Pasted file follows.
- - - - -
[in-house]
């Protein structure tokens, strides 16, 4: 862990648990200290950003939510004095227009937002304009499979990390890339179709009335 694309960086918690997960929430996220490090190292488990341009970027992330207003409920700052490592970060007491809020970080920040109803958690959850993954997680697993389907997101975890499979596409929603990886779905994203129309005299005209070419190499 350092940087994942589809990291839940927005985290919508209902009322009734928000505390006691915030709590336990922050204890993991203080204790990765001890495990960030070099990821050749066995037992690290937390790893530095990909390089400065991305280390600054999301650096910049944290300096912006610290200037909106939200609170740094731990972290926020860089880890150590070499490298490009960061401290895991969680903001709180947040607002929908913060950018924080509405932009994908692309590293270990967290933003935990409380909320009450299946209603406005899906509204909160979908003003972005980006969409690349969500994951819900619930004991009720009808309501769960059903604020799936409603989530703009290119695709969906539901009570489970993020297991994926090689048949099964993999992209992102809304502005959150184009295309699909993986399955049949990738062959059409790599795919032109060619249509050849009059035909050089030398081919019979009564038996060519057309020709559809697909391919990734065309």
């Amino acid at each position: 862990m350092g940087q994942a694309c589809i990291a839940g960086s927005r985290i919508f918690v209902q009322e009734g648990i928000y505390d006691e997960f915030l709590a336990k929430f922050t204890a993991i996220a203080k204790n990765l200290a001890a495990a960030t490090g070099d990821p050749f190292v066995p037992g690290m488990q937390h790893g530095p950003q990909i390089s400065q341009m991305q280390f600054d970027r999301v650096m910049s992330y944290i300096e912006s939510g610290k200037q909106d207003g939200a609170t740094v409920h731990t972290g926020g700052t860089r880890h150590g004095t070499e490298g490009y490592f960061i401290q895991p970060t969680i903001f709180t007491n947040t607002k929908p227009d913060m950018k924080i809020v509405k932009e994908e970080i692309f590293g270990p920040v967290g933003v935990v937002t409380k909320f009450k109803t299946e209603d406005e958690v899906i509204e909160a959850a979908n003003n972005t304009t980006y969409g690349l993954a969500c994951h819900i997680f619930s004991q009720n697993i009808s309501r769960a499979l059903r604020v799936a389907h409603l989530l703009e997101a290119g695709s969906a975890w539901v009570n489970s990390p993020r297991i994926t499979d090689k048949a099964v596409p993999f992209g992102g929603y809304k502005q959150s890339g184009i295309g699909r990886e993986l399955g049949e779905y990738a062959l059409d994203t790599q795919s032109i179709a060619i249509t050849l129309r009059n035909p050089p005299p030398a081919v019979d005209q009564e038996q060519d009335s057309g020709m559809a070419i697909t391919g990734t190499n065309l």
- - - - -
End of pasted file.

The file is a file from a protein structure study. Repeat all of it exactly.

[in-house]
């Protein structure tokens, strides 16, 4: 862990648990200290950003939510004095227009937002304009499979990390890339179709009335 694309960086918690997960929430996220490090190292488990341009970027992330207003409920700052490592970060007491809020970080920040109803958690959850993954997680697993389907997101975890499979596409929603990886779905994203129309005299005209070419190499 350092940087994942589809990291839940927005985290919508209902009322009734928000505390006691915030709590336990922050204890993991203080204790990765001890495990960030070099990821050749066995037992690290937390790893530095990909390089400065991305280390600054999301650096910049944290300096912006610290200037909106939200609170740094731990972290926020860089880890150590070499490298490009960061401290895991969680903001709180947040607002929908913060950018924080509405932009994908692309590293270990967290933003935990409380909320009450299946209603406005899906509204909160979908003003972005980006969409690349969500994951819900619930004991009720009808309501769960059903604020799936409603989530703009290119695709969906539901009570489970993020297991994926090689048949099964993999992209992102809304502005959150184009295309699909993986399955049949990738062959059409790599795919032109060619249509050849009059035909050089030398081919019979009564038996060519057309020709559809697909391919990734065309």
């Amino acid at each position: 862990m350092g940087q994942a694309c589809i990291a839940g960086s927005r985290i919508f918690v209902q009322e009734g648990i928000y505390d006691e997960f915030l709590a336990k929430f922050t204890a993991i996220a203080k204790n990765l200290a001890a495990a960030t490090g070099d990821p050749f190292v066995p037992g690290m488990q937390h790893g530095p950003q990909i390089s400065q341009m991305q280390f600054d970027r999301v650096m910049s992330y944290i300096e912006s939510g610290k200037q909106d207003g939200a609170t740094v409920h731990t972290g926020g700052t860089r880890h150590g004095t070499e490298g490009y490592f960061i401290q895991p970060t969680i903001f709180t007491n947040t607002k929908p227009d913060m950018k924080i809020v509405k932009e994908e970080i692309f590293g270990p920040v967290g933003v935990v937002t409380k909320f009450k109803t299946e209603d406005e958690v899906i509204e909160a959850a979908n003003n972005t304009t980006y969409g690349l993954a969500c994951h819900i997680f619930s004991q009720n697993i009808s309501r769960a499979l059903r604020v799936a389907h409603l989530l703009e997101a290119g695709s969906a975890w539901v009570n489970s990390p993020r297991i994926t499979d090689k048949a099964v596409p993999f992209g992102g929603y809304k502005q959150s890339g184009i295309g699909r990886e993986l399955g049949e779905y990738a062959l059409d994203t790599q795919s032109i179709a060619i249509t050849l129309r009059n035909p050089p005299p030398a081919v019979d005209q009564e038996q060519d009335s057309g020709m559809a070419i697909t391919g990734t190499n065309l």